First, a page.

Computational models to predict the binding of small molecules to Cytochrome P450 2D6 to replace the use of animals
Abstract: The superfamily of enzymes known as the Cytochromes P450 (CYPs), are involved in the metabolism of a large number of endogenous and exogenous compounds. This toxicological role means that CYP enzymes are a primary consideration for early stage drug design. This has led to a high interest in the ability to use computational models to accurately predict CYP inhibition and facilitate a “fail-fast” methodology for any compounds with toxicological liabilities. There is also the potential for such technology to replace and/or minimize the use of animal models for determining CYP inhibition. It is of particular interest to be able to predict the interaction of compounds with CYP2D6, due to the polymorphic nature of this enzyme.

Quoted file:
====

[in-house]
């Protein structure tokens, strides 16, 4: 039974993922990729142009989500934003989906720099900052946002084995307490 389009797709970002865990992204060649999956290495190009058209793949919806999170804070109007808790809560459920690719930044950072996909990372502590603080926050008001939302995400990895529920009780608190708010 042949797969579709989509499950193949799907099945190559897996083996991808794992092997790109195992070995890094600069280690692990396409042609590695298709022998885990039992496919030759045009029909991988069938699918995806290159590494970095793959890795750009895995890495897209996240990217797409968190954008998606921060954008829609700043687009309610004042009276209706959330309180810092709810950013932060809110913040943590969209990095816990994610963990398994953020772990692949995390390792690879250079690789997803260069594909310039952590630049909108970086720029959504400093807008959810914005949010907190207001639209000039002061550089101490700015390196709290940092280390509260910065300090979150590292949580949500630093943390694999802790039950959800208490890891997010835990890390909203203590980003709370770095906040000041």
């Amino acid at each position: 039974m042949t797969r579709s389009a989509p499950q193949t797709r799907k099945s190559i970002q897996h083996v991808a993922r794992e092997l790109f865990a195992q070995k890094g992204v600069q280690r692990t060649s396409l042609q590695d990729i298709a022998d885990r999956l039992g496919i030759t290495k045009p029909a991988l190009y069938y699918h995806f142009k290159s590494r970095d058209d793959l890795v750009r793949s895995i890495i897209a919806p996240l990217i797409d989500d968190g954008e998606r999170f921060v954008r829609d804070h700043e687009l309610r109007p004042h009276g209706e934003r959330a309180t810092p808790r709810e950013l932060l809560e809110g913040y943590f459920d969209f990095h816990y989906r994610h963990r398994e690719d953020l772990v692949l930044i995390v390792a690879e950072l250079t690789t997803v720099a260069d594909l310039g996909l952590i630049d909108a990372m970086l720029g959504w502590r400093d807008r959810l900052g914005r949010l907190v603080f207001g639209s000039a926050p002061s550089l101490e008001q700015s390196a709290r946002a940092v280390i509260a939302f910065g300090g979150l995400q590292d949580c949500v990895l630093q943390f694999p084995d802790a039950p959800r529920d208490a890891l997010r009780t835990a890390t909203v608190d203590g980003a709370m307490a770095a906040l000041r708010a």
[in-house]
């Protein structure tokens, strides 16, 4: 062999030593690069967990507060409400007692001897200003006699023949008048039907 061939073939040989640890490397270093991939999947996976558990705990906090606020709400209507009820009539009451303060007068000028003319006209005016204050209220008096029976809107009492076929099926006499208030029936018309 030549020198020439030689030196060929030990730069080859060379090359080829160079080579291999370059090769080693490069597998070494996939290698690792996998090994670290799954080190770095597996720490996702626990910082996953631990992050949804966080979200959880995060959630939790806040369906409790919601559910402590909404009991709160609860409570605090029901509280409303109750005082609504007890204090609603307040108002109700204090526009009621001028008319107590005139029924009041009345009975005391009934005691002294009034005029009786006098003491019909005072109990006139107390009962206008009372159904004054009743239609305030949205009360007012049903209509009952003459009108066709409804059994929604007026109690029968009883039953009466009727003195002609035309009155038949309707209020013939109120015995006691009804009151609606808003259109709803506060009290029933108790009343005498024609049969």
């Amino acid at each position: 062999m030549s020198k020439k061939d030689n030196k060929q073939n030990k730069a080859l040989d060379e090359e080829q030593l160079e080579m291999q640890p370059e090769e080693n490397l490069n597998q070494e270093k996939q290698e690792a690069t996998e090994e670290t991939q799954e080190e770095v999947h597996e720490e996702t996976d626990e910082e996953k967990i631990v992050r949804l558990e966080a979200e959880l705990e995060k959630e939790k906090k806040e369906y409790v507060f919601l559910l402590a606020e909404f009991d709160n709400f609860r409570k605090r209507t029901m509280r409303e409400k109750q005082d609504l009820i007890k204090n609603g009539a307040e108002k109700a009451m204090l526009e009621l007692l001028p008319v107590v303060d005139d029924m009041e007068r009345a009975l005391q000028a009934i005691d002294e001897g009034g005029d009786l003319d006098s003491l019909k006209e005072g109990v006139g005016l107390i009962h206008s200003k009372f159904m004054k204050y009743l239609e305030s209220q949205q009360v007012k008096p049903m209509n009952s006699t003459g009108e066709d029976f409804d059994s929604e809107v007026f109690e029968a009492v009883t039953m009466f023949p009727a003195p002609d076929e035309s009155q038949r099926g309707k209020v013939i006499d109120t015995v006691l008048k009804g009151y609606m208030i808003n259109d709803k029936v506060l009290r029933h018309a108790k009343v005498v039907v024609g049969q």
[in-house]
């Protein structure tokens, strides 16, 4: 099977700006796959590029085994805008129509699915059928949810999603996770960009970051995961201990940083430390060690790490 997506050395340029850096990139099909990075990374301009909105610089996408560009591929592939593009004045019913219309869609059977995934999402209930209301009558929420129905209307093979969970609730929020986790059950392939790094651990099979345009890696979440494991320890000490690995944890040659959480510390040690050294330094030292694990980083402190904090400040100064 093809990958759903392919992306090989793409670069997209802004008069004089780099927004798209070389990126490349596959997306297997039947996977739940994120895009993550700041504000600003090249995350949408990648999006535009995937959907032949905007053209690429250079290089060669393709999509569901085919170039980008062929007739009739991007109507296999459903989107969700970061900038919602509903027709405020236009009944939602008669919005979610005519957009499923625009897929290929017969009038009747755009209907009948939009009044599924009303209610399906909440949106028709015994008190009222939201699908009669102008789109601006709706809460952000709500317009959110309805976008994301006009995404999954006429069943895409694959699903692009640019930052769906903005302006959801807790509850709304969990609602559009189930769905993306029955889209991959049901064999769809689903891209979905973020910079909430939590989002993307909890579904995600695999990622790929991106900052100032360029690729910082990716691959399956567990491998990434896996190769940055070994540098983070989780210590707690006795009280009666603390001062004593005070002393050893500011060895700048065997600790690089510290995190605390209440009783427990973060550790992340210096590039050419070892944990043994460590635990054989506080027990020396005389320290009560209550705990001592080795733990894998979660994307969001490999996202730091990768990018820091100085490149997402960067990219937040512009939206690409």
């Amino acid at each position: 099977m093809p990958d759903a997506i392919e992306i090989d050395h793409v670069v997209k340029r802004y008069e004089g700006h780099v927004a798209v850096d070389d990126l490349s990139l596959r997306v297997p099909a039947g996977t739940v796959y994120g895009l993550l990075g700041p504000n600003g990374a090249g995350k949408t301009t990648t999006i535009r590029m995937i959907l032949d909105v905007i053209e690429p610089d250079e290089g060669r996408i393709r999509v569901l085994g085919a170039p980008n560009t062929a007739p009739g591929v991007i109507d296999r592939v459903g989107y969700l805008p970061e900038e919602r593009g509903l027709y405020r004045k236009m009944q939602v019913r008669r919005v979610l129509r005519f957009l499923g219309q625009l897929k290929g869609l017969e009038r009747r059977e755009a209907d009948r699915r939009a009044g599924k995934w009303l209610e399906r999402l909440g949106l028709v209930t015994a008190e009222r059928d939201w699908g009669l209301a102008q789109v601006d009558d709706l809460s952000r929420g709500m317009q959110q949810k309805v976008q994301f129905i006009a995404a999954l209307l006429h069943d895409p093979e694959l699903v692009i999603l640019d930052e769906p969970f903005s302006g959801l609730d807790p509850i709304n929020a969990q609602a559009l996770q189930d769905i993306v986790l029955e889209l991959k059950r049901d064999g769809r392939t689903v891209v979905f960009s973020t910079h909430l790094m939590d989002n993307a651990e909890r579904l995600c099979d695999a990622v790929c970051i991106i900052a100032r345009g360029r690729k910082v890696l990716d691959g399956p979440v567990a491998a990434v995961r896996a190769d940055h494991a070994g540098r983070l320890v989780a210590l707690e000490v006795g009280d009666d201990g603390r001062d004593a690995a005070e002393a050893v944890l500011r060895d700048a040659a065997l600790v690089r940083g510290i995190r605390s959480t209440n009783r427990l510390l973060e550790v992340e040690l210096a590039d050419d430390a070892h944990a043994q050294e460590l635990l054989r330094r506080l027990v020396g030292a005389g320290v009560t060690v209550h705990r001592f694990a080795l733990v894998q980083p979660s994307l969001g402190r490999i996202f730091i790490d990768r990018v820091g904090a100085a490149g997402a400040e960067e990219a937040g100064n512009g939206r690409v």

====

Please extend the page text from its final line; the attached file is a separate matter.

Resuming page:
This project focuses on several aspects of the Quantitative Structure Activity Relationship (QSAR) modeling of CYPs and how to increase the quality of such models. A range of QSAR models were built and analyzed to establish traditional descriptor-based models for the prediction of CYP2D6 inhibition, alongside QSAR models based on descriptors derived solely from the .mol2 atom types of compounds in a small, self-consistent experimental dataset.
Preliminary analysis of the dataset identified the need to split it into two smaller subsets – termed the diverse subset and the analogue subset. The results of the experiments show that the best QSAR equation for the diverse subset was a 5- descriptor model. The r2 value for that model is 0.62 and the q2 is 0.53 which shows reasonable levels of predictivity and robustness. The second model, based on the analogue subset also gave promising results with an r2 value of 0.66 and q2 of 0.47. Initial models based on atom-types alone showed that the models were less predictive than descriptor based models. It was postulated that this was due to an explicit representation of the electronic characteristics of the molecules in those models.